Ireland. Music. Books. Culture.

The good old rebel songs, sung the good old way

Songs of the IRA by Dominic Behan

“Those in power write the history while those who suffer write the songs.”

— Frank Harte

These days, anybody can act like a tough guy.

It’s easy: film yourself threatening people and getting really angry on your cell phone and put it up on your youtube site. Send threatening texts. Rage on Facebook or twitter about what a victim you are. Tell people you’re going to kill them in a rap song.

And so on.

The reissue of the 1958 LP Songs of the IRA by author/singer/songwriter/freedom fighter Dominic Behan gives us a chance to hear what a real, honest-to-God tough guy sounded like. Behan, brother of the more famous author/freedom fighter/legendarily heavy drinker Brendan, was fighting for the IRA as a teenager, wrote novels and plays, and recorded numerous LPs in the ‘50s and ‘60s, along the way penning The Patriot Game, one of the defining Irish rebel songs.

He didn’t talk about it. He didn’t threaten to do it. He went out and did it. He felt he had a duty to go out and fight the British, and at the age when so many modern teens are making idle, empty boasts and threats on social media, he went out and took his chances and engaged the enemy.

The recent rerelease of Songs presents a great opportunity for fans of performers and bands such as the Wolfe Tones, the Dubliners, the Clancy Brothers, Derek Warfield, Christy Moore, The Men of No Property, Black 47, Austin Gaffney, the Irish Brigade, the Legion of the Rearguard, Charlie and the Bhoys and Celtic folk/punk heroes the Dropkick Murphys to hear classic songs such as Kevin Barry, Soldiers of the Rearguard, The Merry Ploughboy and The 18th of November – as well as, naturally, Game – brilliantly and emphatically sung by a man who lived the music and was, for decades, an important part of Irish cultural life. And for anyone who cares about these songs and their place in Ireland’s heritage, it’s an unexpected (if very strange, which I’ll get to in a minute) and vital chance to rediscover one of the classic Irish rebel music recordings.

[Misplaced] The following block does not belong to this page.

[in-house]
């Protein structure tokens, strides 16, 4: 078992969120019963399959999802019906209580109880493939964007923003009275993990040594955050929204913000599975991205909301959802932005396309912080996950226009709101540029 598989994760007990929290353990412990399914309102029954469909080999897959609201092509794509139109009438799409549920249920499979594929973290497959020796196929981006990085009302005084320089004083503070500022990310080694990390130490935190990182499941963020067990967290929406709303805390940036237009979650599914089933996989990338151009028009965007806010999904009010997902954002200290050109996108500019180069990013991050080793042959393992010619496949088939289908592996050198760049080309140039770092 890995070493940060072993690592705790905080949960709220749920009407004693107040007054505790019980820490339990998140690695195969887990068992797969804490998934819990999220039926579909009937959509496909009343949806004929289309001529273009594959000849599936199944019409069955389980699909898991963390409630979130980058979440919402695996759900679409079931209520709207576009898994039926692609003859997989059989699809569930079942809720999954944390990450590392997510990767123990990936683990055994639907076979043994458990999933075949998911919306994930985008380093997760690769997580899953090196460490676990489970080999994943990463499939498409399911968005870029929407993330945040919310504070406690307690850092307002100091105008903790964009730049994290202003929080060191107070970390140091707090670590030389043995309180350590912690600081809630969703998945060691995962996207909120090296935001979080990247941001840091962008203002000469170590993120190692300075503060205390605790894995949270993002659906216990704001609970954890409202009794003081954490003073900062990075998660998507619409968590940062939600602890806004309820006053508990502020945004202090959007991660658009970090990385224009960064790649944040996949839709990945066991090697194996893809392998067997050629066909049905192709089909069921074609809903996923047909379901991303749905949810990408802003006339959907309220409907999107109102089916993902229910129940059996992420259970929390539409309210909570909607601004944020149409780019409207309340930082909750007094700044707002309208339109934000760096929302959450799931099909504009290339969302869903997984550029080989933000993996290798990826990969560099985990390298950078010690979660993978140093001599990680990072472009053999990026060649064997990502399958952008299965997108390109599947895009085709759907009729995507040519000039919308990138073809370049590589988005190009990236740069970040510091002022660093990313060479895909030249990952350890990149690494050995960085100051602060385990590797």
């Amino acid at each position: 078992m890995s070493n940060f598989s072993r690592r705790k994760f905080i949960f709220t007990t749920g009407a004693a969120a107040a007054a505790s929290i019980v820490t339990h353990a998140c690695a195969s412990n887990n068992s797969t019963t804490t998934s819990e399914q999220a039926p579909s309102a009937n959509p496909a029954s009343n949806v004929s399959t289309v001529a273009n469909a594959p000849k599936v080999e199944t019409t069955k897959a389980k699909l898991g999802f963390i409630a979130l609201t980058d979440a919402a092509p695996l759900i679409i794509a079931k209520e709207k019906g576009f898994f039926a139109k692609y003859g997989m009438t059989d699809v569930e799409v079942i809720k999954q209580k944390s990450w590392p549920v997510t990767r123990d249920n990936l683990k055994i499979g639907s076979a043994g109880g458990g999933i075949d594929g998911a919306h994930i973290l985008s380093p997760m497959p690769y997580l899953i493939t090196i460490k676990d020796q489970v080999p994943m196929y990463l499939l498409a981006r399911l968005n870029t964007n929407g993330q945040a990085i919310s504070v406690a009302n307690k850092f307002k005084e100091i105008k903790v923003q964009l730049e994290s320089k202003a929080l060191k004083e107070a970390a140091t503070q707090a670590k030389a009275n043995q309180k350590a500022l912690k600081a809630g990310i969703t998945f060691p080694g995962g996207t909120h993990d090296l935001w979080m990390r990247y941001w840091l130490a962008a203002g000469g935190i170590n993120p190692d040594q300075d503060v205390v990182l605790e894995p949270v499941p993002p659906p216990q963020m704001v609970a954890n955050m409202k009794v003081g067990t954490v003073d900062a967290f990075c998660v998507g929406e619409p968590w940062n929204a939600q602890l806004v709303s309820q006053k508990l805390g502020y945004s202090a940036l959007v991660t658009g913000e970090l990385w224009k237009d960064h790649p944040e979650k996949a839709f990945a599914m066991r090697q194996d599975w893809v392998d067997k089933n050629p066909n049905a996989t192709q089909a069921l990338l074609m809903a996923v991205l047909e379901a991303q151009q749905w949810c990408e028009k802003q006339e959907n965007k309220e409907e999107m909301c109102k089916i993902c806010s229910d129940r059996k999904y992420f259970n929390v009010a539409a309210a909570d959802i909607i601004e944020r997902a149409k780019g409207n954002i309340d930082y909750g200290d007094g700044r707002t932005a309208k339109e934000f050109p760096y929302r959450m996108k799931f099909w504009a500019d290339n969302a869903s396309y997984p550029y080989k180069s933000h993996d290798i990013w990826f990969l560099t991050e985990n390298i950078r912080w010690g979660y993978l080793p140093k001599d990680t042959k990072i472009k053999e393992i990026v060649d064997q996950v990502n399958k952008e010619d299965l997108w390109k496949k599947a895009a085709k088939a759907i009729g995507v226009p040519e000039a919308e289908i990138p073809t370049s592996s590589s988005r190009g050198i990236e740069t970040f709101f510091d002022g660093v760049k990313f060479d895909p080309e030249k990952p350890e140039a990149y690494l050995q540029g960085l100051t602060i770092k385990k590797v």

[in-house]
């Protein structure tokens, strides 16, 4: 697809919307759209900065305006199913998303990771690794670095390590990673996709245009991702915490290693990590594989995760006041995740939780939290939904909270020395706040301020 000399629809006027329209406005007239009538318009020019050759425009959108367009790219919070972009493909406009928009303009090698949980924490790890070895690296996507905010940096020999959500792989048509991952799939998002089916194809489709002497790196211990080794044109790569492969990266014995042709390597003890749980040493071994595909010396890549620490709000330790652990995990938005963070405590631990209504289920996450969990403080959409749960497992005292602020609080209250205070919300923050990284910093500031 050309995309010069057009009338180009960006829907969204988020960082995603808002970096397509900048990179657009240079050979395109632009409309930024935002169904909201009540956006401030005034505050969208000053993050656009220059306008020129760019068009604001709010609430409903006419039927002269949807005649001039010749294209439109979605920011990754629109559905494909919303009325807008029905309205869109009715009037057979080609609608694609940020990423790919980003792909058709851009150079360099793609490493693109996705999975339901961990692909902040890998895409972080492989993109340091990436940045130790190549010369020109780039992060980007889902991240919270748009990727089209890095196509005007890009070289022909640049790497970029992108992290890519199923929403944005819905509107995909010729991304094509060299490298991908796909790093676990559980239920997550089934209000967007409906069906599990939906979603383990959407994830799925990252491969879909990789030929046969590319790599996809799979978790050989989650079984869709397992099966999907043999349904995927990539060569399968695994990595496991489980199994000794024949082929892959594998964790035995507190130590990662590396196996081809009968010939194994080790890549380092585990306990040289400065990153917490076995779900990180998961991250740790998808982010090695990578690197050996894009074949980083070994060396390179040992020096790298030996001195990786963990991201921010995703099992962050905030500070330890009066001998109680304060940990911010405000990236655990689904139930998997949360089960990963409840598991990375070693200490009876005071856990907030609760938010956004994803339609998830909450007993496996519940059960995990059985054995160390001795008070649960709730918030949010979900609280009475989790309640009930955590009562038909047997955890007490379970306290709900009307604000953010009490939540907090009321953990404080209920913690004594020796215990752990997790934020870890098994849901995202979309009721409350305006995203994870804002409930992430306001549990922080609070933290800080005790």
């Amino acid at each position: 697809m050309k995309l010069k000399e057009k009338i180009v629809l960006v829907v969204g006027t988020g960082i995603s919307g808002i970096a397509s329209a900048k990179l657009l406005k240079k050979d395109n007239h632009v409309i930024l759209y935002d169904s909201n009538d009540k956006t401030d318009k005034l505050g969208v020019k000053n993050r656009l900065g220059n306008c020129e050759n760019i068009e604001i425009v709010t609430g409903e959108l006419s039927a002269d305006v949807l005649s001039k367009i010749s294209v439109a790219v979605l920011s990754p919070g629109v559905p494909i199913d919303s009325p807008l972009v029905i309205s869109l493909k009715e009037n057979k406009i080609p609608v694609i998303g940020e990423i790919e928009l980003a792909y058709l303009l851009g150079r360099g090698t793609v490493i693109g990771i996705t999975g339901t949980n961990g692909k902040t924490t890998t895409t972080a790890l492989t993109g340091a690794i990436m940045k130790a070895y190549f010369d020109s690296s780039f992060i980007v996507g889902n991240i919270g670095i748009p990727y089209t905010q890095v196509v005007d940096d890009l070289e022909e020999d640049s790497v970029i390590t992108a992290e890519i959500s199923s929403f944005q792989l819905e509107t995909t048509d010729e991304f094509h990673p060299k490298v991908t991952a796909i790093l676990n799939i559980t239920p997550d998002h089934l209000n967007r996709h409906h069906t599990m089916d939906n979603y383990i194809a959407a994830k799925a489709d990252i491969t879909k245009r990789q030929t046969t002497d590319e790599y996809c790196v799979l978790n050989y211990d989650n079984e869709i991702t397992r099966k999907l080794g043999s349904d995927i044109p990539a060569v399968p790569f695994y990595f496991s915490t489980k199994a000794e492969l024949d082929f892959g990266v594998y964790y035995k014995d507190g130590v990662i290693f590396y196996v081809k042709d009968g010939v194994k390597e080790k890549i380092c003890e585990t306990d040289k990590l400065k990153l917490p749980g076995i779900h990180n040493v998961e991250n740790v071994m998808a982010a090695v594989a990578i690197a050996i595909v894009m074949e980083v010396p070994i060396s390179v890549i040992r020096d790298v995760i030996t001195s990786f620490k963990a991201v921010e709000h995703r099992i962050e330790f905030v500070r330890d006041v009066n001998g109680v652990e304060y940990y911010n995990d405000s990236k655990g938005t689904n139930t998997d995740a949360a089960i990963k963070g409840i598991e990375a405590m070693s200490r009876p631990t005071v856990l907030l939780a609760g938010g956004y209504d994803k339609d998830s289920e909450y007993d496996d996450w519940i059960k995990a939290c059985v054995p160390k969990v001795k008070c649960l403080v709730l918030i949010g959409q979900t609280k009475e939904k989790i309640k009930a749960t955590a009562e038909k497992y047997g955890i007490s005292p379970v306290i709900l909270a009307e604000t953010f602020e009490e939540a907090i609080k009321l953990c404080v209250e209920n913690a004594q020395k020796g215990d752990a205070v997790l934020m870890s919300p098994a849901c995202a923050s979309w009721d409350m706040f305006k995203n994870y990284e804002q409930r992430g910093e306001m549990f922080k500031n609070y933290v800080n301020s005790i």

Songs arrived in 2016 as a mystery: there is no label listed, no songwriting credits, no mention of John Hasted, who backed Behan on accordion, guitar and, most often, banjo. There is also no information about why this reissue – the fourth, at least, since the LP debuted – has six more songs than the original LP and the 1960 rerelease on Topic Records. Behan’s excellent liner notes – which can be found at theballadeers.com – are notable by their absence, as is any explanation of if the music here was remastered, and if so, when and by who.

As I say, it’s a profoundly weird release. But the music remains wonderful. Behan assembled the original 16-song LP as the story of 20th century Irish rebellion in three sections, the War of Independence, the Black and Tan War, and the Civil War. The current running order does not reflect this, because six songs have been added and the running order of the original 16 songs has been changed, but what remains is the sense of Behan’s total commitment to this music and these songs.

He was an excellent singer who knew that singing a rebel song never means that you have to oversell it. On the rousing numbers, he doesn’t press too hard, and on the ballads, he isn’t too maudlin and melodramatic. He sings these songs with purpose, but he never over-emotes; he gets in the pocket and he stays there, and he is extremely adept at building the sense of drama of a given song. His versions of many of them –and certainly The Merry Ploughboy and Game – sound unbeatable, definitive, the work of a man whose hard-earned knowledge of the history and ongoing struggles of his people is evident in every verse and every chorus.